Trevelyon’s Garden – fabric and first stitches

It’s been an unsettling few weeks. Not long ago I was taking care of one of my darling granddaughters and planning to go see the other darling granddaughter at the end of March. Now I’m not going to see either one of them for some time until we all feel it’s safe for all of us. I am thankful every single day that we live in the age of technology that allows me to see and speak to my family all over the world. It makes such a difference to be able to connect so easily to one another. I hope all of you are safe and staying isolated as much as is possible given your circumstances.

Last time I wrote about this project there weren’t many details to share! Since then – thanks to having LOTS of time inside to stitch- I’ve finished the project and am getting ready to assemble it. However, I want to share the process with you so, one step at a time…

Most of my needlework is historically inspired. In this instance, I’m using motifs from Thomas Trevelyon and have been inspired by a stunning piece of needlework in the Burrell Museum, Glasgow. When I was in Glasgow a few years ago I was lucky enough to see the piece. Its an embroidered red silk petticoat or skirt. You can see it on the museum’s website here.

29.314
COSTUME
skirt
England, London (place of manufacture)
circa 1610-1620
silk, silk, metal, hand-stitched
overall: 910 mm x 3130 mm
Woman’s skirt in red silk satin embroidered with silk and metal threads in a border pattern of scrolling stems with flowers and insects. Historically said to have been made by Mary, Queen of Scots for Elizabeth I of England, but the style of embroidery is of a later date.

Apparently, the piece was later made into a panel – possibly an altar front – so it survived for us to see today.

Imagine, I thought, if it had not survived in such fantastic shape and had been cut up and made into smaller items, such as a pin cushion. We know that embroidered fabrics were reused over and over due to their value. It’s certainly within the realm of possibility that something this fine could have been made into smaller items if it had been damaged.

Following this imaginary path, I decided to use red silk for the ground fabric and the silk and metal threads I showed you last time.

Transferring the design to the red silk wasn’t as difficult as I thought it might be, due to the dark color of the fabric. I’m fortunate enough to have a fabulous LED lightbox and it makes transferring so much easier!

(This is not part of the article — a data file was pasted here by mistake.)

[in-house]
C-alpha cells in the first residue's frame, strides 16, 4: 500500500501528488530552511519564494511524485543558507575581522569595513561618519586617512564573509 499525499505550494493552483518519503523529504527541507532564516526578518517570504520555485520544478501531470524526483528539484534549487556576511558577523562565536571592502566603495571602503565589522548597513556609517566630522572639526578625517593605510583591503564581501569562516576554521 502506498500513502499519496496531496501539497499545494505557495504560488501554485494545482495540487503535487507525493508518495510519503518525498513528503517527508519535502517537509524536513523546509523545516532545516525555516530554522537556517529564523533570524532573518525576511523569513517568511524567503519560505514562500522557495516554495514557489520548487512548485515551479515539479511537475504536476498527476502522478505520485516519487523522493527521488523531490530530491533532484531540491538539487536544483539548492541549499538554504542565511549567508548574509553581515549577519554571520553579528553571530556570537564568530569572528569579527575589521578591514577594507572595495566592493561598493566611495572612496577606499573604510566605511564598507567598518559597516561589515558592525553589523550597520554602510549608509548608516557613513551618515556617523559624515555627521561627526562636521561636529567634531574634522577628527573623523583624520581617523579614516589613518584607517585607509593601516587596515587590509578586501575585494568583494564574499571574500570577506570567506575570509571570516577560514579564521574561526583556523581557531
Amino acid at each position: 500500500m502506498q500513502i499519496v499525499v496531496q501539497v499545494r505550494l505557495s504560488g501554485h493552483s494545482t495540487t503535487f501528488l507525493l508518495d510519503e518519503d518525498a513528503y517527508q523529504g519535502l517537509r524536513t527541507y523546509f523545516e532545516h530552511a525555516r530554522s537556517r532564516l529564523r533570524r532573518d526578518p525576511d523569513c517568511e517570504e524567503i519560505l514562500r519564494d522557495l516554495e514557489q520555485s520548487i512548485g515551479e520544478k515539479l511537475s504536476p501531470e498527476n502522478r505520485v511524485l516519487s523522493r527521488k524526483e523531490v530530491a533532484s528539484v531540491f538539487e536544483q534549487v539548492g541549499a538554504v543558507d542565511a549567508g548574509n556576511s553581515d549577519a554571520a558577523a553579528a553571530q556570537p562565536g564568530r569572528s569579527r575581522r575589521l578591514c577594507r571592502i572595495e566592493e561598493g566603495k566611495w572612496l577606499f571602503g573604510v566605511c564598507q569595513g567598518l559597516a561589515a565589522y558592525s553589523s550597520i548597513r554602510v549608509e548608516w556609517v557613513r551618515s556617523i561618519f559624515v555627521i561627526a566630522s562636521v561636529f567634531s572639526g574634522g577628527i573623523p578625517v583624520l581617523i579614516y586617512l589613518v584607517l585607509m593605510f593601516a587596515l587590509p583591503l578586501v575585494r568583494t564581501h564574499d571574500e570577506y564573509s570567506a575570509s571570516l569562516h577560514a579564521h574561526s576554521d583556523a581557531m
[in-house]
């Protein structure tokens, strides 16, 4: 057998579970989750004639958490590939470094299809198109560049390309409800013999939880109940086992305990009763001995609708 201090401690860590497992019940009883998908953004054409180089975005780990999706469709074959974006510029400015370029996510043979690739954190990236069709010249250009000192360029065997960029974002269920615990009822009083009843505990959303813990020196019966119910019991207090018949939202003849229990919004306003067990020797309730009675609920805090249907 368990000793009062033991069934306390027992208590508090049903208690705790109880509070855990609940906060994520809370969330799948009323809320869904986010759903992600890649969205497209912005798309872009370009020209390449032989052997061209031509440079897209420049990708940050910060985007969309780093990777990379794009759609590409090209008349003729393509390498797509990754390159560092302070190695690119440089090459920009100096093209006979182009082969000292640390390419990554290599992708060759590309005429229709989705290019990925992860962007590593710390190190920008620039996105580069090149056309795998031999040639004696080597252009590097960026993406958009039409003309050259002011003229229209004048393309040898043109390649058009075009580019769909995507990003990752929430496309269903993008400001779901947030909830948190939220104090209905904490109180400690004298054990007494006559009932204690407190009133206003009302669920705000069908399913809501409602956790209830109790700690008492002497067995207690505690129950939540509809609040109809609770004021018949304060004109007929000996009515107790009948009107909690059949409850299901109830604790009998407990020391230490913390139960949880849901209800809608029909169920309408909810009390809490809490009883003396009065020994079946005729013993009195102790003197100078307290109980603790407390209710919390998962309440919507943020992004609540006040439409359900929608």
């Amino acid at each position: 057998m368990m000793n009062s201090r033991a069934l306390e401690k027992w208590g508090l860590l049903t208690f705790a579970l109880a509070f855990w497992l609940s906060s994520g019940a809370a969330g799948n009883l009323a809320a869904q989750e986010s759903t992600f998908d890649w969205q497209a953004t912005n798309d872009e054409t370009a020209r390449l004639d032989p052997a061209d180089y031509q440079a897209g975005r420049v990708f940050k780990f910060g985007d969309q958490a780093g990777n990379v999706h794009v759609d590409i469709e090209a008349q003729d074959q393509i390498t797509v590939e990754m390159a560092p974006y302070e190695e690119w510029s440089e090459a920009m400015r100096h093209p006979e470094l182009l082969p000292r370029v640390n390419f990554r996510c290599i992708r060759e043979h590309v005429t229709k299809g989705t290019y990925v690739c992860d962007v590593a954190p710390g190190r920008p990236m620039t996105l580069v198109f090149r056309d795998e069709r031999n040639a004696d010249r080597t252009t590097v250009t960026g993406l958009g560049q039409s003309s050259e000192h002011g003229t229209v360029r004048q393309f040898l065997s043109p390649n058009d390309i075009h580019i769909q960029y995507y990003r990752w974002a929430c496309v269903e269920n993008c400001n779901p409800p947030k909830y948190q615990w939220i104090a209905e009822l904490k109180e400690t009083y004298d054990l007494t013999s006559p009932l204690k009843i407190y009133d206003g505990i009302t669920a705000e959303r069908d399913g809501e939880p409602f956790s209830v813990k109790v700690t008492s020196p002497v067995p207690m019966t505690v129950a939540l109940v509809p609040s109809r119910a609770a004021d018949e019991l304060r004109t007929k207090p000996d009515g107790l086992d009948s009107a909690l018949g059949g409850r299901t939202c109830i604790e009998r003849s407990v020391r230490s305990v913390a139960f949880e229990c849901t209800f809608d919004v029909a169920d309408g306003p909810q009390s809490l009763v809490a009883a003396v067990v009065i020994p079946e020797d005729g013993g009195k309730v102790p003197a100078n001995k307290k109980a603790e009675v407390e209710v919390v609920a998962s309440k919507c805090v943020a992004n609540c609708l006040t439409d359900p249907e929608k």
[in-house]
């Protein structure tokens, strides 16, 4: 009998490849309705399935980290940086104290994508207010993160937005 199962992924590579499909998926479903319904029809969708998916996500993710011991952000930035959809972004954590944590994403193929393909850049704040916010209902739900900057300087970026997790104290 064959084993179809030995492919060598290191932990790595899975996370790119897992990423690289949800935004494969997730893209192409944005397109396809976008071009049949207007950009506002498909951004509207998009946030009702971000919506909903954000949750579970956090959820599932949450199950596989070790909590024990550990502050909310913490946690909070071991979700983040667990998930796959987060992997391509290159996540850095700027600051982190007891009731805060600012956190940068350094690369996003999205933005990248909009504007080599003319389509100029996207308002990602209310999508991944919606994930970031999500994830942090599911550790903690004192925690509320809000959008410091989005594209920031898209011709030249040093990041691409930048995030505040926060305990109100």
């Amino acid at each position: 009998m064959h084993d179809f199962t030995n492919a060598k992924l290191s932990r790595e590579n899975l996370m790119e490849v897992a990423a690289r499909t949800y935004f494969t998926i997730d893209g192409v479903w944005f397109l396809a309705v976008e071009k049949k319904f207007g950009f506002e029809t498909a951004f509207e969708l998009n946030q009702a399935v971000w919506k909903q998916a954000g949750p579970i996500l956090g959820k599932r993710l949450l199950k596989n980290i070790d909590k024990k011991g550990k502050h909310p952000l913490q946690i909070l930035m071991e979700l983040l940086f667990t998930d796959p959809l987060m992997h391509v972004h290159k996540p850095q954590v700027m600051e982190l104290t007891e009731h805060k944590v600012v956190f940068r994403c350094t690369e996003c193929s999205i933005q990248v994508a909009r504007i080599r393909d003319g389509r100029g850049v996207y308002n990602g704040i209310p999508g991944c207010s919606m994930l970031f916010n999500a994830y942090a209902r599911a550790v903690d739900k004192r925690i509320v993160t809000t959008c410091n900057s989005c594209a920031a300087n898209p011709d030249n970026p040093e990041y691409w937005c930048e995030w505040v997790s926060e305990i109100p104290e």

I backed the silk with calico to support the stitching and then mounted it on my slate frame. Then it was time to stitch!

Beginning with the strawberries, I, again, referenced the petticoat for stitch inspiration. The strawberries on part of the petticoat have tiny hair like stitches all around the edges. I decided to use that same idea, but use a DMC Diamant gold thread rather than silk.

Here’s the first strawberry with the little gold straight stitches along the outside edge. You can see the pencil guidelines for where I’ll change the shade of pink/red when I stitch the French knots. I’ve never had such trouble getting accurate color shots before but this red is proving tricky. Still, it’s so lush and beautiful in real life I don’t mind!

The first strawberry turned out just as I hoped it would! Sadly, the color of the red silk makes it very difficult to get good photos; the red of the fabric (on my monitor) is closer to the photo above, not below.

Next time, leaves and more!

New Trevelyon Project

As you know, I love the drawings/designs of Thomas Trevelyon. They take me back to the Elizabethan era where I feel right at home. If I could time travel (and choose to be wealthy and healthy!) I’d go back and live in the past for a week.

One way for me to stay connected with the past is through historically inspired embroidery. My next project is a large pin cushion using four small motifs of Thomas Trevelyon.

The idea for a pin cushion comes from this portrait of the Duchess of Southhampton, which shows a large pin cushion on her dressing table. (She had an interesting life! More about that another time…)

While researching this project, I came across a wonderful web site entitled “Extreme Costuming”. The author, L. Mellin, wrote a wonderful article about the use of pins in dressing an Elizabethan woman. Here is an excerpt from that article.

“I was not aware of how common these simple items were to the wardrobes of the Elizabethans.  Pins were made in many sizes, from the “great verthingale pynnes” used to hold heavy skirts, to the smallest pins used to hold veils and delicate fabrics.  Janet Arnold documents the pin purchases for Queen Elizabeth in a six-month period:

“Item to Roberts Careles our Pynner for xviij [18] thousand great verthingale Pynnes xx [20] thowsand great Velvet Pynnes and nyne thowsande smale hed Pynnes and xix [19] thowsand Small hed Pynnes all of our great warderobe” (Warrant dated 20 Oct, 1565)

While the number of pins for the Royal household seems extraordinary, considering the elaborate clothing effects required by the Queen and her attendants, one wonders that she didn’t need more.